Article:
How Do We Know What Color Dinosaurs Were?

By: Reuben Westmaas

These creatures were more than just brown and green.

August 01, 2019

There are some things we might never know about dinosaurs. What colors were they? What did they sound like? How did T. rex apply sunscreen? Lucky for us, science is there to answer those questions. Well, one of them, anyway.

168839856

168839856

A Sinosauropteryx dinosaur resting on a log.

Photo by: Getty Images/Alvaro Rozalen/Stocktrek Images

Getty Images/Alvaro Rozalen/Stocktrek Images

Rainbowsauruses

It's just common sense that you can't tell what color dinosaurs were, right? After all, it's not like you'll be able to see greens and oranges on fossilized bones (and even if you could, that would just tell you what color their bones were). Sure, there are also skin imprints that tell us if they were scaly, like Triceratops, or feathered, like Velociraptor, but those are just shapes in the mud. They aren't enough to tell you what they really looked like.

But in 2010, a close examination of the feathers of Sinosauropteryx resulted in a surprising reveal. Discovered in 1996, Sinosauropteryx was the first dinosaur we found with feathers (though that might be splitting hairs since the line between bird and dino is notoriously blurry). When examined under a microscope, however, those feathers were found to have surviving melanosomes: the tiny, cellular organelles that generate melanin, and thus, pigment.

Even so, big deal, right? After all, we could have assumed that those dinos had melanosomes — it's not as if we assumed they were colorless. But the whole reason they decided to look at Sinosauropteryx's feathers in the first place was a discovery that made the color-producing process a lot less mysterious.

Melano-So Much for Green Scales

You'll find melanosomes in pretty much every animal, but it wasn't until 2008 that a team of researchers from Yale began looking for them in fossilized birds as well. They did so with an eye toward comparing them to modern birds, and what they found indicated the relationship between the physical shape of the melanosomes and the pigment that they would produce. One 40-million-year-old specimen, for example, was found to have iridescent qualities, since differently-shaped melanosomes were found arranged in a staggered pattern that would appear different depending on what angle they were viewed from.

So what color were dinosaurs? For now, we can't answer that question for every dino, but when it comes to Sinosauropteryx, the picture is nearly complete. And very raccoon-like. These little beasts, which were only about a meter (three feet) long, had a robber mask around their eyes, dark, reddish coloration on their backs, a pale belly, and long striped tails.

In its own way, it's not too surprising that a dinosaur would bear such a close resemblance to a living animal it has no relation to — color patterns evolve because they work, and because they work, they evolve more than once. So the next time you think of dinosaurs, picture your raptors with leopard prints, your duckbills with zebra stripes, or your ornithomimuses with bright blue peacock plumage.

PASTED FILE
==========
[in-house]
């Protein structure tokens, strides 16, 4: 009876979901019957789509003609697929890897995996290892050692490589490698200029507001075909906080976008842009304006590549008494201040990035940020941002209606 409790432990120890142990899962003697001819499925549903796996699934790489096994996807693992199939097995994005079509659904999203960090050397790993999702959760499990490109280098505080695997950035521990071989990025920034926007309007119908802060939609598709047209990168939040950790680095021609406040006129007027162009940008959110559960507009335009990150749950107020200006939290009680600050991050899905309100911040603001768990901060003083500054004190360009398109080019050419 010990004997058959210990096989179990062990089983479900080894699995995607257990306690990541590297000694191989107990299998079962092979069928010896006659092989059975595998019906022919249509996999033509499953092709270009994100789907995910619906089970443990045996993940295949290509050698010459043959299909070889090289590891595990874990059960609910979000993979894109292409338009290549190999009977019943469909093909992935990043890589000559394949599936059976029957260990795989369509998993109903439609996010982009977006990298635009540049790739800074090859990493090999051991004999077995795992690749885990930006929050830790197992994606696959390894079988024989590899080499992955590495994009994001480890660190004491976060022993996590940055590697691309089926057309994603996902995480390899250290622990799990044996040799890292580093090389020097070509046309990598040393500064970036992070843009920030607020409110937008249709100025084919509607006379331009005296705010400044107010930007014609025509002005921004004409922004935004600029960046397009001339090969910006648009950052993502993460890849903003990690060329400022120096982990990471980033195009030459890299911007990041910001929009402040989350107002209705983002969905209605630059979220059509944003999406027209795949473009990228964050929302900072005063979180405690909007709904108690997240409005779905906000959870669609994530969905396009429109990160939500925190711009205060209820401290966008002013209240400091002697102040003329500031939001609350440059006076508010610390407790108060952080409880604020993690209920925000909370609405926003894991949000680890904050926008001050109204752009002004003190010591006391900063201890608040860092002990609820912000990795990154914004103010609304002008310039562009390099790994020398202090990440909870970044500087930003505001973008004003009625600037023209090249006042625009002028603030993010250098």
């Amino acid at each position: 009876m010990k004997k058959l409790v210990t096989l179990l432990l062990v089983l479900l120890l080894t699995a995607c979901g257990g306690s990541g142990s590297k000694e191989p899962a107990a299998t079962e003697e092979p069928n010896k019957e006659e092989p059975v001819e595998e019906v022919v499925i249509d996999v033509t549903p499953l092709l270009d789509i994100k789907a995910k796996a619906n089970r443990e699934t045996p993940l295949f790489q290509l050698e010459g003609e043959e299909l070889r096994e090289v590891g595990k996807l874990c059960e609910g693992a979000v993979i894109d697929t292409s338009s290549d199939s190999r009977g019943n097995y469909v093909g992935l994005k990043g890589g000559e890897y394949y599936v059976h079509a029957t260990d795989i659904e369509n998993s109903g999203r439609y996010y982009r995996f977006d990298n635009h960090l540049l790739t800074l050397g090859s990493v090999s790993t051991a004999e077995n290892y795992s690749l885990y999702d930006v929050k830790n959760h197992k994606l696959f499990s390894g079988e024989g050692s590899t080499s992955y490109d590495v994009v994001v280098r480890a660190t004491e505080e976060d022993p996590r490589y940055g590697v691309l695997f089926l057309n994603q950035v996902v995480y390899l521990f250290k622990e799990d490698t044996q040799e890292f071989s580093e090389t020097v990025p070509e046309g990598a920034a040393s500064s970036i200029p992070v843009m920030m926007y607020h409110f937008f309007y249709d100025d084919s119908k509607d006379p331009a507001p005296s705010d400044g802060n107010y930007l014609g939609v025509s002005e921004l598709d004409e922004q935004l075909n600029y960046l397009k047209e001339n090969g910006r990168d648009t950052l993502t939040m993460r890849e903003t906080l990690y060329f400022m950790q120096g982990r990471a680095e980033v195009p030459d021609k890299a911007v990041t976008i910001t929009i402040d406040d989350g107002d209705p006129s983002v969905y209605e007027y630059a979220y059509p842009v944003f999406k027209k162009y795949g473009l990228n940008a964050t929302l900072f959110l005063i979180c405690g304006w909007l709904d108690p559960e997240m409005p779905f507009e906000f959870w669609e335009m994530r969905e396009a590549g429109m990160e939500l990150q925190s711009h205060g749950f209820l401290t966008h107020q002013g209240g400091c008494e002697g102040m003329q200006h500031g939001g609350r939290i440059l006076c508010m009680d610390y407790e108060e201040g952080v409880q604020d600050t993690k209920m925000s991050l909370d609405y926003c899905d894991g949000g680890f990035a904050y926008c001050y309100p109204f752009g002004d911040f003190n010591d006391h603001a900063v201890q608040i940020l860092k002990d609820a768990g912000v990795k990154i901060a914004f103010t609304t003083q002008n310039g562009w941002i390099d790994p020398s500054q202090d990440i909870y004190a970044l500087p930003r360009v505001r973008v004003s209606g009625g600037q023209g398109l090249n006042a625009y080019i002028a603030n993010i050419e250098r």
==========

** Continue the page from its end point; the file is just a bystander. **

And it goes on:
This article first appeared on Curiosity.com.

Next Up

The First Dinosaur Fossil Was Named Before We Had A Word For Dinosaurs

A professor of geology was the first to identify a dinosaur correctly.

How Much Gold is Left in the World?

The Curiosity Daily podcast catches gold fever.

How the Mediterranean Became a Corridor of Death for Birds

Across the world, the bird population is thinning due to illegal poaching and habitat loss, especially in Europe and Africa during migratory seasons. Conservation groups globally are trying to protect our nearly extinct feathered creatures.

How the World’s Largest Delta Might Slowly Go Under Water

The uneven rise of the sea impacts communities in South Asia

What You Need to Know About the Amazon Rainforest Fires and How You Can Help

The Amazon rainforest is burning at a record rate. Here is what you need to know.

Octopuses Don't Have Tentacles!

What exactly do these cephalopods have then?

This Giant Ichthyosaur Might Have Been Bigger Than a Blue Whale

This normal-looking reptile may be the largest animal that ever existed.

Bigger, Badder, Fatter: Fat Bear Week 2019 is Here

It's time for the bears to pack on the salmon and prepare for winter hibernation, but first they must compete in a battle of the fattest: Fat Bear Week.

Saving the World’s Gibbons Monkeys

Gibbon monkeys, who live in the evergreen tropical rainforests of Southeast Asia, are the most endangered primate species in the world.

Romeo the Frog is Fighting for the Last-known Loa Water Frogs

Last month, the world’s loneliest frog found his one and only Juliet. Now, his luck has turned as he's reunited with even more Loa Water frogs that were rescued from a single stream in Chile. He's his story.